“Bombs Away!” by Anxious223 Chris Dixon. Creative Commons license.
About a year ago Conservation International was pilloried by a couple of British videographers posing as executives of the arms maker Lockheed Martin. They bamboozled a C.I. official in London into a meeting where she outlined several ways the nonprofit could “partner” with the arms maker under terms that looked a lot like greenwashing. You can watch the video here and judge for yourself if C.I. did anything wrong.
I had a few issues with the “exposé;” chiefly that C.I. already had dealings with B2 bomber maker Northrop Grumman, whose chairman and CEO Wes Bush is a member of its board of directors. And another big group, The Nature Conservancy, was already in the pay of Lockheed. These existing relationships undermined the shock value the scamsters were going for.
Still, you’d think the critique, or at least the bad press coverage it generated, would inspire reflection about the reputational damage some corporate deals can bring down on a nonprofit organization. More specifically, is a company that makes weapons of war an appropriate partner for a group whose mission is saving the Earth’s biodiversity? Well, if those questions were raised, they didn’t lead to change.
C.I. has just cranked up its P.R. machine in service of a new partnership with Northrop, “a unique and innovative professional development program for public middle and high school science teachers.”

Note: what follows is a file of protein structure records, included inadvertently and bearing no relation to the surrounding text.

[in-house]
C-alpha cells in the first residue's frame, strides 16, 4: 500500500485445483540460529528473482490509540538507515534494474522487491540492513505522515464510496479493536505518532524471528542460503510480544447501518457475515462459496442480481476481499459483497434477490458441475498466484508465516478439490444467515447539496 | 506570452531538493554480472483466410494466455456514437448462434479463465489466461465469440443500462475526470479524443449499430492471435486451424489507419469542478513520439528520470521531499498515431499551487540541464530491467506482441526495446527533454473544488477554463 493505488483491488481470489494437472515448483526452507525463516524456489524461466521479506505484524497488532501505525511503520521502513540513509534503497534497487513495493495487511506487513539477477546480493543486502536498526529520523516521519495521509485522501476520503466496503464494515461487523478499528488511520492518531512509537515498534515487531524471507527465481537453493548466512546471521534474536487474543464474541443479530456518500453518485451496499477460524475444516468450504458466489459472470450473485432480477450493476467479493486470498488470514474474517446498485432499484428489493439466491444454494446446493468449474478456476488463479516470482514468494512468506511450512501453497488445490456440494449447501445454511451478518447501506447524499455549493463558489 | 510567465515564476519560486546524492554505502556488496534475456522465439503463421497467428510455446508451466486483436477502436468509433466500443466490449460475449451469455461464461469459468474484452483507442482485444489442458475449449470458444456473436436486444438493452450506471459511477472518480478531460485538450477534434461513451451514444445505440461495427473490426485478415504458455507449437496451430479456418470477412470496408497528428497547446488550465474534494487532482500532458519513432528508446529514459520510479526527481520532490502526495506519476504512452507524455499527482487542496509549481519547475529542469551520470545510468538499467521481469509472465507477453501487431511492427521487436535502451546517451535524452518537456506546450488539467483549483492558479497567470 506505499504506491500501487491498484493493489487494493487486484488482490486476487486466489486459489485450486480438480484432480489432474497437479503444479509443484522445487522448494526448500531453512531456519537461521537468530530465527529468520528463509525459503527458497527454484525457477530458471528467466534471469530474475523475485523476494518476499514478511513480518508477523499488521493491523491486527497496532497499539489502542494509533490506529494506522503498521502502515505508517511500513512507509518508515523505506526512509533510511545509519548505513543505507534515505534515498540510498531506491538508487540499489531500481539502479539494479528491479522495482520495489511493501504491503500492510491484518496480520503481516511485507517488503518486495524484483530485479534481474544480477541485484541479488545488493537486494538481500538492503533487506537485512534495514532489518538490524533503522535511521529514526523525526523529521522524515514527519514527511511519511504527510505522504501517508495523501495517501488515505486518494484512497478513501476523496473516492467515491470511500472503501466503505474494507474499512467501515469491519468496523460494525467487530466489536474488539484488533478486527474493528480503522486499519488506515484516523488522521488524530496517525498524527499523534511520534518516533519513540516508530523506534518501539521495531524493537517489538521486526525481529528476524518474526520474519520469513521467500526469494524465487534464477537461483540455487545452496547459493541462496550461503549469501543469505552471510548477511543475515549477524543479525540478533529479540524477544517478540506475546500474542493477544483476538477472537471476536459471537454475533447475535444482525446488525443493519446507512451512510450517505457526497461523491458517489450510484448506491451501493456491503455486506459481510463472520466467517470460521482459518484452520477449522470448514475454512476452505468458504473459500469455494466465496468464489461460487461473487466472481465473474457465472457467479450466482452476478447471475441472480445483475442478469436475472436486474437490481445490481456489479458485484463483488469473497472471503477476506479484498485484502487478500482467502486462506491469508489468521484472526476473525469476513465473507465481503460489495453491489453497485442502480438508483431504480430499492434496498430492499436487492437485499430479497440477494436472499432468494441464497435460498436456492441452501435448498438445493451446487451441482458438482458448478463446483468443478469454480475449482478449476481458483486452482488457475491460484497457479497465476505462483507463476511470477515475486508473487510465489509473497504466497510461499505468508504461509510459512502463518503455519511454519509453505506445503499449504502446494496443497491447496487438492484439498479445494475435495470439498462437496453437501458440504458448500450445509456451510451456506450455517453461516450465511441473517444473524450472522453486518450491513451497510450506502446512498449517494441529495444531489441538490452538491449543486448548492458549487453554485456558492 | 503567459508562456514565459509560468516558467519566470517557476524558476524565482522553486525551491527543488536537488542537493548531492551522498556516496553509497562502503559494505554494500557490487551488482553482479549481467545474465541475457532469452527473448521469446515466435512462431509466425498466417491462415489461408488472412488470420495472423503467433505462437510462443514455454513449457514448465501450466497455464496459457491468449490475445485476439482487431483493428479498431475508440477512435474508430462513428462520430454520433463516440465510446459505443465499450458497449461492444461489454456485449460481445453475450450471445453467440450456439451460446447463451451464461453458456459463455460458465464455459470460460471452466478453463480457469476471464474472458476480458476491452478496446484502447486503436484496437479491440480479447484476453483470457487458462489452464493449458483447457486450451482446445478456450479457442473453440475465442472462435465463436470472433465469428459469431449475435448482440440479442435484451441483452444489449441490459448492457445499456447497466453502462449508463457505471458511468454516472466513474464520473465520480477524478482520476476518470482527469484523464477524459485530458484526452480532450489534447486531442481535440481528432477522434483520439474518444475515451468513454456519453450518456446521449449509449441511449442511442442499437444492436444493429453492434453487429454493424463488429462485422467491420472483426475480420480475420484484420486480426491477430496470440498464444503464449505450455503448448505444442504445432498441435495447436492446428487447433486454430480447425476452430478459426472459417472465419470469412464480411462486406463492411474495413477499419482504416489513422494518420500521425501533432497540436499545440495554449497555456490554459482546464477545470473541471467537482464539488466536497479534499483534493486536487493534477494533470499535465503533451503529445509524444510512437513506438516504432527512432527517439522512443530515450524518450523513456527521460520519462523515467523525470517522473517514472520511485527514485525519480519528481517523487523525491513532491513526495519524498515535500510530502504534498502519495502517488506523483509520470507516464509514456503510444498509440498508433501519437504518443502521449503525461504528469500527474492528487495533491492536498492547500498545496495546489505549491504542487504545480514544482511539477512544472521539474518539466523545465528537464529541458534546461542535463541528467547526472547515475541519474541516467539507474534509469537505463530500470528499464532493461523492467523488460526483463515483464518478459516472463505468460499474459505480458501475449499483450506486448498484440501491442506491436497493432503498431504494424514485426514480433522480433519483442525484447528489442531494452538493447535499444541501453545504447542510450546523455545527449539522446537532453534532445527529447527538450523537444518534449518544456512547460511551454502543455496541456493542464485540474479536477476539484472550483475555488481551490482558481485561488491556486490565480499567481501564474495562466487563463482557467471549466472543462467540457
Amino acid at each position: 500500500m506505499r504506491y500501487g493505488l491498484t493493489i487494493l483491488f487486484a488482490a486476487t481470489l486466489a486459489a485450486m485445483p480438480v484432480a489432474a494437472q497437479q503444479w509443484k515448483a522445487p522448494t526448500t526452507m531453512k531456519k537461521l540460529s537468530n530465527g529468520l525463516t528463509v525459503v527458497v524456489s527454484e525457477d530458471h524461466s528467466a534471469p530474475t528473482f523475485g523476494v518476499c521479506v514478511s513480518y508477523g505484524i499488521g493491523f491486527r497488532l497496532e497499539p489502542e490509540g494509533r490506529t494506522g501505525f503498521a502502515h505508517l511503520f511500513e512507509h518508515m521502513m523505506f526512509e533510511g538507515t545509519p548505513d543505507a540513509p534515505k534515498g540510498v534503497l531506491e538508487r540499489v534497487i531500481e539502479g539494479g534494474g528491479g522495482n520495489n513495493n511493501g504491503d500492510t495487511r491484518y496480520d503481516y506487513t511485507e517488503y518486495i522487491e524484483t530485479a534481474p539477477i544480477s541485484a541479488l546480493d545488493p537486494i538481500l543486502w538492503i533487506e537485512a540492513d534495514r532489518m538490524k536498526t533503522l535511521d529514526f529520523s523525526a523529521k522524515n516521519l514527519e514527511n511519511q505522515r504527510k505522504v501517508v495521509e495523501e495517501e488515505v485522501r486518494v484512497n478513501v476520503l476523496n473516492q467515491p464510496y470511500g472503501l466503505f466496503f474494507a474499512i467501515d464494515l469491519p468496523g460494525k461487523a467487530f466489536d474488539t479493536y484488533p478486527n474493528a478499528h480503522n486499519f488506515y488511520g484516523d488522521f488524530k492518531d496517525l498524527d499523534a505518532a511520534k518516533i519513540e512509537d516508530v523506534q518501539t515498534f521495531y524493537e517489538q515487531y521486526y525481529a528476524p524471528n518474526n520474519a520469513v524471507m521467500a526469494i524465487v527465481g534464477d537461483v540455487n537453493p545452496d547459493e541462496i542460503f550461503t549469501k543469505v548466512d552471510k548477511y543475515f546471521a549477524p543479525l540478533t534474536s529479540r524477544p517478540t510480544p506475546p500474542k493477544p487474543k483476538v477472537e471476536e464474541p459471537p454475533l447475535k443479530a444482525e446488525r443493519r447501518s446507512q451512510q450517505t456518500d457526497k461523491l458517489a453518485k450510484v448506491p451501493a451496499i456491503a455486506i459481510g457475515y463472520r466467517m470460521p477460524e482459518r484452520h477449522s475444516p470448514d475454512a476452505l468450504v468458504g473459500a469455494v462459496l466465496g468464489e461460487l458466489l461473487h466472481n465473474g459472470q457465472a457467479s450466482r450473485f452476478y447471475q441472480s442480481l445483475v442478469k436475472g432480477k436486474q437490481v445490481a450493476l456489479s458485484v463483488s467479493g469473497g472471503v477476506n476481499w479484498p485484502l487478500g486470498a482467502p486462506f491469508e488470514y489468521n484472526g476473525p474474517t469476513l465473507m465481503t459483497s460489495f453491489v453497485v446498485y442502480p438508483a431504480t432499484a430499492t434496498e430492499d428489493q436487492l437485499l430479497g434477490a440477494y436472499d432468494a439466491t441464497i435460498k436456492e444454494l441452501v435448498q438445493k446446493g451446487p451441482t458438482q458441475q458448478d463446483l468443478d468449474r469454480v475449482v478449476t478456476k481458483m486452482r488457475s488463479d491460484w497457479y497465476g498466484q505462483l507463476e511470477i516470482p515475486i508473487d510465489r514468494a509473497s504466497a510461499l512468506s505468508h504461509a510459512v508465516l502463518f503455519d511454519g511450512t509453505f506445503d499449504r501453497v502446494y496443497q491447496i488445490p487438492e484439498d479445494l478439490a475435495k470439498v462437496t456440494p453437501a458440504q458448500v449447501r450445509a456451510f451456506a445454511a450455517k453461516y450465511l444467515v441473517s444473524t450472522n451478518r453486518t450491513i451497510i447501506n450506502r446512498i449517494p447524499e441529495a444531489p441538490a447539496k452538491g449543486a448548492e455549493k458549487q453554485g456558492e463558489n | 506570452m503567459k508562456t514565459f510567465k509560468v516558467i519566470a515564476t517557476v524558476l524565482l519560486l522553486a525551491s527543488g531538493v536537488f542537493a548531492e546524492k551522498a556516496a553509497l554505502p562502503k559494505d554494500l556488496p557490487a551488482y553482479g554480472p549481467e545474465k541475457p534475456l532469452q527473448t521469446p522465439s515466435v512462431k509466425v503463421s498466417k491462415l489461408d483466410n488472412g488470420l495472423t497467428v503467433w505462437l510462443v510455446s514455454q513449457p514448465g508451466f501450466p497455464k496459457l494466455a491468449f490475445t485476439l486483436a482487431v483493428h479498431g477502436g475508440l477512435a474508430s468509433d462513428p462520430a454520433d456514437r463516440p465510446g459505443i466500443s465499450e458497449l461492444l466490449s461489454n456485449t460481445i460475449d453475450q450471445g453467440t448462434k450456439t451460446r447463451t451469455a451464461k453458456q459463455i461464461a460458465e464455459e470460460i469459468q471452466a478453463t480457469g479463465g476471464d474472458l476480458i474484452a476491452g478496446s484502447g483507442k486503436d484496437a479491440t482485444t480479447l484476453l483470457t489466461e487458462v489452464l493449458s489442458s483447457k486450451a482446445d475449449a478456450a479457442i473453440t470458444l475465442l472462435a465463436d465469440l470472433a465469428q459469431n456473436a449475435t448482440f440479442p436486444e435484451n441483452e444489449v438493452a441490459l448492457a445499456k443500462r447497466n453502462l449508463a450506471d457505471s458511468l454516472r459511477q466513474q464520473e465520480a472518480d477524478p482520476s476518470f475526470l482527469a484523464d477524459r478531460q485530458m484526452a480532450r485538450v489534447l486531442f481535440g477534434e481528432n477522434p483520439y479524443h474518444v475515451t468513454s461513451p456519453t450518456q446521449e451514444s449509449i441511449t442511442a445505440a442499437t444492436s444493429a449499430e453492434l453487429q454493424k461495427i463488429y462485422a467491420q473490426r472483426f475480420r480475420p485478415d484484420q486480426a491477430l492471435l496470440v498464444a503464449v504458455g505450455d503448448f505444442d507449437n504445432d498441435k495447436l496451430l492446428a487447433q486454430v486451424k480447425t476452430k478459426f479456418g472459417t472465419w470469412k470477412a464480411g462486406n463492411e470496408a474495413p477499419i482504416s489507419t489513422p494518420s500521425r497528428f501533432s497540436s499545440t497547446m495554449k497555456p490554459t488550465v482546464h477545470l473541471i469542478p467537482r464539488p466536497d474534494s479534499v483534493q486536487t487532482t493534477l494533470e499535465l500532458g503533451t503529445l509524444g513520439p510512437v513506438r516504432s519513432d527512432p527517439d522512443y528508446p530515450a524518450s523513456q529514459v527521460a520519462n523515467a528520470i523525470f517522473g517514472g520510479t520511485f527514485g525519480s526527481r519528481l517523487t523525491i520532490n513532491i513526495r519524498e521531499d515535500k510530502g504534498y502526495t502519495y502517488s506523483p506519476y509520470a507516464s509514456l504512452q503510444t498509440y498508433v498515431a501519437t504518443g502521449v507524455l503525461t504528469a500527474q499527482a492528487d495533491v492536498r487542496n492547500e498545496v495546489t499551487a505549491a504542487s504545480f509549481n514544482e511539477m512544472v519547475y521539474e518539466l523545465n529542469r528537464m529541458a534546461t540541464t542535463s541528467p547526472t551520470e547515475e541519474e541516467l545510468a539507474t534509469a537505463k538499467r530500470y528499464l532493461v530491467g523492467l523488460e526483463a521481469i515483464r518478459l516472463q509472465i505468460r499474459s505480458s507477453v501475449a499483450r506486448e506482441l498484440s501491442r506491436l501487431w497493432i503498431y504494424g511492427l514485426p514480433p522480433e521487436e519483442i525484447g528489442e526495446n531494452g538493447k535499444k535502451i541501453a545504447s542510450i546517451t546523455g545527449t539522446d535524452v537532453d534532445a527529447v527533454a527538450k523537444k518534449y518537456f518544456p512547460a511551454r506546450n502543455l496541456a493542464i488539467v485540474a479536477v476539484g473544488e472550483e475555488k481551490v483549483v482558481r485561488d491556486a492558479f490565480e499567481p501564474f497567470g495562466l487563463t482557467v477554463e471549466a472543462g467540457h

In a nutshell: The Northrop Grumman Foundation will pay for 16 teachers from four U.S. public school systems to visit CI’s Tropical Ecology Assessment and Monitoring Network’s Volcan Barva site inside La Selva Biological Station and Braulio Carrillo National Park in Costa Rica.
“We believe that supporting professional development opportunities for teachers will have the greatest impact on engaging students in the science, technology, engineering and mathematics fields. We expect this program will help cultivate the next generation of environmental stewards,” said Sandy Andelman, vice president at Conservation International in a press release the two partners issued April 19.
Whoa! That statement requires a reality check. According to the U.S. Department of Education, there are 3.6 million K to 12 grade teachers in the United States spread across 14,000 public school districts. The group selected for this program doesn’t even come close to representing 1 percent of the teachers in the country.
While they will surely have a rewarding time and may even return home to inspire their students, the scale of the program is too small to have the impact Andelman claims. Like so many of these corporate-conservationist joint ventures they are more symbolic than substantive. →